by Margaret Peterson Haddix
reviewed by Karina, Teen Advisory Board
From the moment this book starts it firmly attaches to your heart. It pulls at your heart strings every step of the way, through every wittingly titled chapter, through every dramatic sentence, through every span of drama. Full ride is truly a novel worth throwing away two or so hours of your life on. This story starts out in Virginia with our main character Becca. She and her mother have been in hiding for years and they want to escape the pain. The pain of what? Of her father’s many crimes putting them all in danger of Excellerand, a highly powerful corporation like Google. Becca never gets to see or hear from her father unless their malicious, power hungry lawyer gets involved. Becca and her mother flee to Deskins, Ohio where they can start anew, but even by moving Becca can’t achieve the one goal she has. All she wants is to go to college, but with her predicament she can’t…until she finds a scholarship.It’s a full ride scholarship and all of Becca’s friends want it too. It’s called the Whitney Court scholarship…
The Rope Walk
By Carrie Brown
Published by Pantheon books
Having had my own childhood experiences in the verdant hills of southern Vermont, this book was a trip back in time for me. This drama isn’t about Vermont though; it is about losing innocence and gaining courage and devotion. It’s about realizing for the first time that there are many bad things in the world and seeing some of them personally, such as prejudice and disease, and yet not being marred by it.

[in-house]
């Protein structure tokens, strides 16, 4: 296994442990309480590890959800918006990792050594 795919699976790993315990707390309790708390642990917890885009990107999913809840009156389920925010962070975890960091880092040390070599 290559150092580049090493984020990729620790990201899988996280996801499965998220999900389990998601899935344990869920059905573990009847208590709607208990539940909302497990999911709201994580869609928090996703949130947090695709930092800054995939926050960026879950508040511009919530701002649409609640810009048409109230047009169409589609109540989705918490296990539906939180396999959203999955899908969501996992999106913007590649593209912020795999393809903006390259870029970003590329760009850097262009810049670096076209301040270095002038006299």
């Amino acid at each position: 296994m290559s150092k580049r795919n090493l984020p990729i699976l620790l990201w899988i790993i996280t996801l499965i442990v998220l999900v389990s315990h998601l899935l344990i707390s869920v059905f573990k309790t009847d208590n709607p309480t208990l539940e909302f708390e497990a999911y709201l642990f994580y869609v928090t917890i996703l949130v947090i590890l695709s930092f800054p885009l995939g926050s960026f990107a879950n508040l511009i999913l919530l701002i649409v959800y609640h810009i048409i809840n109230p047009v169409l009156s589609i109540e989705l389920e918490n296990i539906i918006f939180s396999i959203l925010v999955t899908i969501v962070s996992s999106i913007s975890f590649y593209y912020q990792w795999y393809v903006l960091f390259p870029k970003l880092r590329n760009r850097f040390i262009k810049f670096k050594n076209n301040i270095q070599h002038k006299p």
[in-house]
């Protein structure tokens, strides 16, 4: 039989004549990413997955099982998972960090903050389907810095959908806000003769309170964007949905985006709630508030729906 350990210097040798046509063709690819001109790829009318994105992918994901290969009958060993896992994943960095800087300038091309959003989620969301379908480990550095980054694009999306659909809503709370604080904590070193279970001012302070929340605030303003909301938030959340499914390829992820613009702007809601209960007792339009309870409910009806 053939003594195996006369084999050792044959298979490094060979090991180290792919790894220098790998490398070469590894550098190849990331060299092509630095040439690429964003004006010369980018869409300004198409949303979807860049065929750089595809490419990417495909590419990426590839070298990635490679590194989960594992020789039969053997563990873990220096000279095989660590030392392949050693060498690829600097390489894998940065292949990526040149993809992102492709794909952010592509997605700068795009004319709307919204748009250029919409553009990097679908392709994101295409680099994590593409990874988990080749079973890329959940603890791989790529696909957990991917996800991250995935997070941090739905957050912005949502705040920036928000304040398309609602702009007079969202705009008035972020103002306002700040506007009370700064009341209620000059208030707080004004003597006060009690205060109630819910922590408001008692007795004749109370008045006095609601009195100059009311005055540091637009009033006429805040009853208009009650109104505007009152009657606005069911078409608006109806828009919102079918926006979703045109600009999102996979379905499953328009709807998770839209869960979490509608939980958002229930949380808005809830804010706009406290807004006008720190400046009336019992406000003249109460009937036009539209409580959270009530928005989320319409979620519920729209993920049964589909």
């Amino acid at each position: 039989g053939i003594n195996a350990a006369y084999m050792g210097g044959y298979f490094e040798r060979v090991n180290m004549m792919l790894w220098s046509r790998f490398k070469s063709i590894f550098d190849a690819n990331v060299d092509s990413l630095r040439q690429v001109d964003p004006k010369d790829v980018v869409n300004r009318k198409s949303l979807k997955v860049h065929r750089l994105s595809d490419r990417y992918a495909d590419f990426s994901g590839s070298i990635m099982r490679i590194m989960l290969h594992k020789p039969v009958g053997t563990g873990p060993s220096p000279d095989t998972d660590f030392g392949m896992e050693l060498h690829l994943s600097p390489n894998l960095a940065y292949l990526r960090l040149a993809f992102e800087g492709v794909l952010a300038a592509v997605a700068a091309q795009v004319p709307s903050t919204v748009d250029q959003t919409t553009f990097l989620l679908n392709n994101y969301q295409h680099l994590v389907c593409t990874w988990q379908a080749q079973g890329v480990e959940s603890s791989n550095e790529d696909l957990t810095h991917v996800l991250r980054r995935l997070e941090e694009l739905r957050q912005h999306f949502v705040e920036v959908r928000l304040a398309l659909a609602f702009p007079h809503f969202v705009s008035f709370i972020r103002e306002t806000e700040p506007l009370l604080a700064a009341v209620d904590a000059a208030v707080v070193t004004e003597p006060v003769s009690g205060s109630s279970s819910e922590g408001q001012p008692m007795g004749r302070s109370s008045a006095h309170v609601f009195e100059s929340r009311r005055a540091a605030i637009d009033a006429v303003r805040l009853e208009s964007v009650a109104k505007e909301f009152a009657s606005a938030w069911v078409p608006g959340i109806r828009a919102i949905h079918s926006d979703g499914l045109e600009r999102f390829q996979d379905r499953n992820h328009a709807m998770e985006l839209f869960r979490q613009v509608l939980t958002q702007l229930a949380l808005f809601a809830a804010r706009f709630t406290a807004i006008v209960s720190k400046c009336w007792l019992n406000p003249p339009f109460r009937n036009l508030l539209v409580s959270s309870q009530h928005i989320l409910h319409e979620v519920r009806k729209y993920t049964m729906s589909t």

“The Rope Walk” tells the moving story of ten year old Alice who is a very quiet and introspective girl, and who has lived a protected life with her father (a college professor) and five brothers in the countryside of Vermont. She has felt safe, secure, and loved in her home not realizing that the outside world can be so much different than the one she lives in. On her tenth birthday she is presented with two windows into that other world. The first is Theo, an interracial child from the city who is staying with his white grandparents. The second is Kenneth Fitzgerald a famous aging artist who is dying of AIDS.
Alice and Theo soon become fast friends and come to not only enjoy, but need each others companionship. Both children spend portions of their days keeping company with Kenneth and reading to him about the expedition of Lewis and Clark. Through their experience and reading the children come up with the idea of building Kenneth a rope walk to provide him some freedom and beauty. Their good intentions have startling consequences that even Theo, who has seen and heard so much from living in New York City, did not expect. The jaded adults in their life just can’t seem to see their innocence in what happens, and Alice comes to know what being alone really feels like.
Carrie Brown’s ability to write such a moving story from the viewpoint of a young girl is amazing. Her use of metaphor and her detail in the descriptions of Alice’s feelings, her senses, and her perception of the world makes the reader feel like they are right there with her. This is a book that you won’t soon forget.